For the Bookshelf: Leaders Who Last—Sustaining Yourself and Your Ministry

For the Bookshelf: Leaders Who Last—Sustaining Yourself and Your Ministry

Reviewed by Stephen J. Price-Gibson, Pastor, Church of the Plains (Presbyterian Church U.S.A.), Edgar, Nebraska.

June 5, 2017—In Leaders Who Last: Sustaining Yourself and Your Ministry, Margaret J. Marcuson has written a deceptively simple book that should be insinuated into the Christmas stockings of your clergy friends who are anxious about coping with the stresses of ministry. It will be, admittedly, a willful act, inconsistent with one of the books principle messages, to “let go of outcomes.” Do it anyway.

Marcuson’s book is the product of years of parish experience and a solid grounding in the concepts of Bowen Family Systems Theory and the thinking of Ed Friedman. The perspective is ecumenical and unapologetically spiritual. It is an easy read, so full of specific examples, adages, and suggestions that it almost comes across as a manual of techniques. The book could be easily categorized as a variant of the business management self-help genre, produced by the clergy equivalent of a management consultant in the business world. The reality is far more interesting. The reader who has little or no acquaintance with systems thinking will actually be exposed to a great deal of theory along the way. By the end of the book the reader will have learned a lot about the Bowen Theory concepts of defining self, triangles, sibling position, and multi-generational transmission process, along with such phenomena as homeostasis, reactivity, over and under functioning, distancing, self regulation, letting go of outcomes, and staying connected: e.g. “Connection with our congregation is an act of spiritual leadership.” (p.128)

Not every aspect of systems theory is introduced, but it would be unrealistic to complain about elements of theory that could not be addressed in 145 pages of text. Marcuson provides a useful bibliography and list of websites and blogs to equip the reader with further opportunities to explore systems thinking and its application to ministry.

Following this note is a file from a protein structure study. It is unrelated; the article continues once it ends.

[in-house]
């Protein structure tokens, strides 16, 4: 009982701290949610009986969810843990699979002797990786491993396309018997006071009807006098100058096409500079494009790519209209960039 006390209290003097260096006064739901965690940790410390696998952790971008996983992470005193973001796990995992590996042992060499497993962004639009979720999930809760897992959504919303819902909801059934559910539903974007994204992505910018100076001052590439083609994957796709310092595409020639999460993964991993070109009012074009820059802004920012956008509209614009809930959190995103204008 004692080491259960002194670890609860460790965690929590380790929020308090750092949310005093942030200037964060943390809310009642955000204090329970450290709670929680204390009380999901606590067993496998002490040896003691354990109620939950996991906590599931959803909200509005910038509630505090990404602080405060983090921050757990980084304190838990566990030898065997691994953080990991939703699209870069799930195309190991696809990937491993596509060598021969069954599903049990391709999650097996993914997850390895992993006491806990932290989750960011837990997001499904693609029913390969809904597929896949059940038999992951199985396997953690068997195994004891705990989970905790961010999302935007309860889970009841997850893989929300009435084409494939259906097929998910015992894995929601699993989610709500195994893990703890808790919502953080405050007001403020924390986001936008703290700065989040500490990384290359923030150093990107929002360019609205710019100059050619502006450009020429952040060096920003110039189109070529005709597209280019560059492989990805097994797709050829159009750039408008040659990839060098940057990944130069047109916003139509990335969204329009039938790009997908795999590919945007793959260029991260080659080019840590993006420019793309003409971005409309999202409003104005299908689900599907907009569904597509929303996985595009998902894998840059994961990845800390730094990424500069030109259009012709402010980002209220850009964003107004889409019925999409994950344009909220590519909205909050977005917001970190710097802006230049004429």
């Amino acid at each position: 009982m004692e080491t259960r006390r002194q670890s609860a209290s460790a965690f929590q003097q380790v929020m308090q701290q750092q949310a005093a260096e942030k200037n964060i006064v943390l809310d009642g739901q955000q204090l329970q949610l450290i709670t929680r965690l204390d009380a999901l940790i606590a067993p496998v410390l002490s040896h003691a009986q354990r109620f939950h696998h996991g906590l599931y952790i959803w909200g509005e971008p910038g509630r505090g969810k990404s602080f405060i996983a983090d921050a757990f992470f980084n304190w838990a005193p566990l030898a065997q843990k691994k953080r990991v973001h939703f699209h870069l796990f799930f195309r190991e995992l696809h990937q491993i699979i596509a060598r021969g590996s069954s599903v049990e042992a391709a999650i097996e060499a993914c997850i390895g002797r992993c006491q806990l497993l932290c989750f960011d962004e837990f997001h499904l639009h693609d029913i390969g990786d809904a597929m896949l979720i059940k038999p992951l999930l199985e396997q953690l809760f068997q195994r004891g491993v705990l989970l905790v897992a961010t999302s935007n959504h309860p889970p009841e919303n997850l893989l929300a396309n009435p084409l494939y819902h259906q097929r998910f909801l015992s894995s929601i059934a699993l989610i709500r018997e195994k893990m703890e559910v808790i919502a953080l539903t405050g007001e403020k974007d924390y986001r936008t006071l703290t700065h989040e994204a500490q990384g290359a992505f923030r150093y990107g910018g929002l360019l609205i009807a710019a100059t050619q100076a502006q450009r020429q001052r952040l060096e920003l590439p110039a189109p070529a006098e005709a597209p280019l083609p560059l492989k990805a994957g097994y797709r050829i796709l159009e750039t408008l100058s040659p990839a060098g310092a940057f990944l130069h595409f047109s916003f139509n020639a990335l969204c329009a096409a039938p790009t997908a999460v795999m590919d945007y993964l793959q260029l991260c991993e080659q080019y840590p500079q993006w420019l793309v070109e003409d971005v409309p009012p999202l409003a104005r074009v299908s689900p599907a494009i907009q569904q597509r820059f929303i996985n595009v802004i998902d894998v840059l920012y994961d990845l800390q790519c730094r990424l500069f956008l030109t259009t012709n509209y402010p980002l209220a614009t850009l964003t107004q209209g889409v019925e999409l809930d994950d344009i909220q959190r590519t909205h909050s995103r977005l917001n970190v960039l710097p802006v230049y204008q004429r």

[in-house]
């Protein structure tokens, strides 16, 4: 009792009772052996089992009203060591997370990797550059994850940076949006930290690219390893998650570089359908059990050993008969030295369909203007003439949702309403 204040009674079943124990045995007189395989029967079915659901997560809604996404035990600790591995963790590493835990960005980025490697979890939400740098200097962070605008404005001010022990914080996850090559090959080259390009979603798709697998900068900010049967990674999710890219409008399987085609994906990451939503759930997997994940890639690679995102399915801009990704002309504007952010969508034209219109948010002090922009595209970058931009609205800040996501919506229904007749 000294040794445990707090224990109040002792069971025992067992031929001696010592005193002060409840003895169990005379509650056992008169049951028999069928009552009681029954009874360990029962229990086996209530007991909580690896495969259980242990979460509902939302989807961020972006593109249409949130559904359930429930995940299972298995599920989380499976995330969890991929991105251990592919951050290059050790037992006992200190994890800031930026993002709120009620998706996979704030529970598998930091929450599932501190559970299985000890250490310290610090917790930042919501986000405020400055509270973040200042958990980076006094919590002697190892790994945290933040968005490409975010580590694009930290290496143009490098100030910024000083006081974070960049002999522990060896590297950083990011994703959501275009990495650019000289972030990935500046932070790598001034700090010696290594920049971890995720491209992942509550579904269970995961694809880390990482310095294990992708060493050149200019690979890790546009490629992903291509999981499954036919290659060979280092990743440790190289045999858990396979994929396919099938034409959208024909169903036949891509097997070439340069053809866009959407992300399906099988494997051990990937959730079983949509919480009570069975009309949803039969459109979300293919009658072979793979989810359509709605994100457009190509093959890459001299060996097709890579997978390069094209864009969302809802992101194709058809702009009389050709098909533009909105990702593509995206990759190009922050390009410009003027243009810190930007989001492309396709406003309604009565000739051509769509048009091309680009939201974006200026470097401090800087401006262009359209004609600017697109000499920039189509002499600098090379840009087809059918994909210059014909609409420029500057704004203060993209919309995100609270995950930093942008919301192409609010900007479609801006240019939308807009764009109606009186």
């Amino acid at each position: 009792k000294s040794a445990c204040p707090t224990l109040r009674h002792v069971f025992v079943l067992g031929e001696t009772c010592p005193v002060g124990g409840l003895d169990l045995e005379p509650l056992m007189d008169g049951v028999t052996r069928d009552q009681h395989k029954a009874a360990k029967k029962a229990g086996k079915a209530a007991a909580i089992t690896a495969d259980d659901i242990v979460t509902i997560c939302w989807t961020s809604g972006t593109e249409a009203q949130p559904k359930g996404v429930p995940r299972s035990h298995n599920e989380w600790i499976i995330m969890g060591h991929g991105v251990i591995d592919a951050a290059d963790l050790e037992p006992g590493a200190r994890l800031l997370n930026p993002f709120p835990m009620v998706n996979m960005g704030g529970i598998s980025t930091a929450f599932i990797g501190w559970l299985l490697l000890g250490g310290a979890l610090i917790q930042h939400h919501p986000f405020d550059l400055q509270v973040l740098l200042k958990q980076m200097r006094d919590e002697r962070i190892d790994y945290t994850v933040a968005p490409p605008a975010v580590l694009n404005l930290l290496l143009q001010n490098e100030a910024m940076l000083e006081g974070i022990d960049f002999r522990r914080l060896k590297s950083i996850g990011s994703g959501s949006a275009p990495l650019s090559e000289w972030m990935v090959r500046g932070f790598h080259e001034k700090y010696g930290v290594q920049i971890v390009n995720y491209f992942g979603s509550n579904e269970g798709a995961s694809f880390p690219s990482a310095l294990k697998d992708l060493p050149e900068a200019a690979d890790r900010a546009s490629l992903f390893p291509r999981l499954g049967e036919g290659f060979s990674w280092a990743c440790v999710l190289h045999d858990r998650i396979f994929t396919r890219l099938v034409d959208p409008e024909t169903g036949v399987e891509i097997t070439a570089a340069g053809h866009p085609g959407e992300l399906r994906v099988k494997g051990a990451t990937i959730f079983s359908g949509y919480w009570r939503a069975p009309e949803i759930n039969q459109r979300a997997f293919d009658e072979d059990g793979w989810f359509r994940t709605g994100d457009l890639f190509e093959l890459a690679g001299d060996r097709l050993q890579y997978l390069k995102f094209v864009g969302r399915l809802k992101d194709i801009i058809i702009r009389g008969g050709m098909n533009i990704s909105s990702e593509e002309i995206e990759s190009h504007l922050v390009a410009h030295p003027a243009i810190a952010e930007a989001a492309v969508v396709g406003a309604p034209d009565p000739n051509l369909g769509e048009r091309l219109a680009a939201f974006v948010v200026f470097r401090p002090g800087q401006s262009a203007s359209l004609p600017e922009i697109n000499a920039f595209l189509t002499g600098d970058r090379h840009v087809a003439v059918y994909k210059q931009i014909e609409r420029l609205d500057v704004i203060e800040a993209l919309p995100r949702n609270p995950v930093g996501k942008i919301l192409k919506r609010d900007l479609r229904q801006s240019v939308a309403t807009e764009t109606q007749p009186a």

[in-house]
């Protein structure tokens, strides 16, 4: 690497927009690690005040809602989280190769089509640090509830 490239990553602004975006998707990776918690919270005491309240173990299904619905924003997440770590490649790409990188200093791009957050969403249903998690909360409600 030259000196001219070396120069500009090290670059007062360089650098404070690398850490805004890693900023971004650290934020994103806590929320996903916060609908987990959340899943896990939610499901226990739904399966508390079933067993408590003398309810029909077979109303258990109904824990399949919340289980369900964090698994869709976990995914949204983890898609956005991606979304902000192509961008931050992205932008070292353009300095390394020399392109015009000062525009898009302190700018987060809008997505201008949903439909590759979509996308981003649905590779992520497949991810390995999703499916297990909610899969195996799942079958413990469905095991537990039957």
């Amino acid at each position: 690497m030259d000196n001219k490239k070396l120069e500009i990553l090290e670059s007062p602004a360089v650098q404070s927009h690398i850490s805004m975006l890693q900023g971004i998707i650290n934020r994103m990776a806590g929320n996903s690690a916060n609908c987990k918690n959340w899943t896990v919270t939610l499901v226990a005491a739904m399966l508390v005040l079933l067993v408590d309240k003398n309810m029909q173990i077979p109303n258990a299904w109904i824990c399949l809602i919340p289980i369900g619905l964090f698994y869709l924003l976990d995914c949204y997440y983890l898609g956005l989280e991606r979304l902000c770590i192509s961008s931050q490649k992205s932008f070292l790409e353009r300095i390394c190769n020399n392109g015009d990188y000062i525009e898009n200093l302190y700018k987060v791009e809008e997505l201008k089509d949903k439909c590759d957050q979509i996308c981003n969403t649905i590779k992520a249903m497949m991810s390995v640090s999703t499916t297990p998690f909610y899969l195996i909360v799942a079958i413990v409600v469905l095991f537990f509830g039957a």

Perhaps the book is not best served by the title. Leaders Who Last sounds like a study of decades-long pastoral ministries. Although the principles in the book are precisely those that can make a long-term ministry possible and productive, in fact this book would be especially helpful to a minister as she or he enters the parish.

While the novice will find Marcuson’s work an insightful introduction to applying systems theory to the practice of ministry, clergy and other church leaders who have spent many years in the parish and exploring systems theory explorer will also find themselves making new connections, shedding new light upon their own functioning in ministry and in their families. An alternative subtitle for the book could well be: ‘Considering Ministry in the Light of Systems Theory Again for the First Time’. Especially valuable is Marcuson’s long-term perspective: “Most of us have personal challenges that we will work on for a lifetime. When we keep the faith, we keep working on ourselves.” (p. 3) Marcuson’s book is a notable contribution in the effort to both initiate and sustain that lifetime’s work.

Margaret Marcuson serves on the faculty of the Leadership in Ministry workshops at Portland and Boston. Leadership in Ministry workshops, is a post-graduate program in clergy leadership development. The workshops are offered at four locations: Atlanta, Boston, Lost River WV, and Portland OR. Check the schedule for the workshop dates at the various locations.

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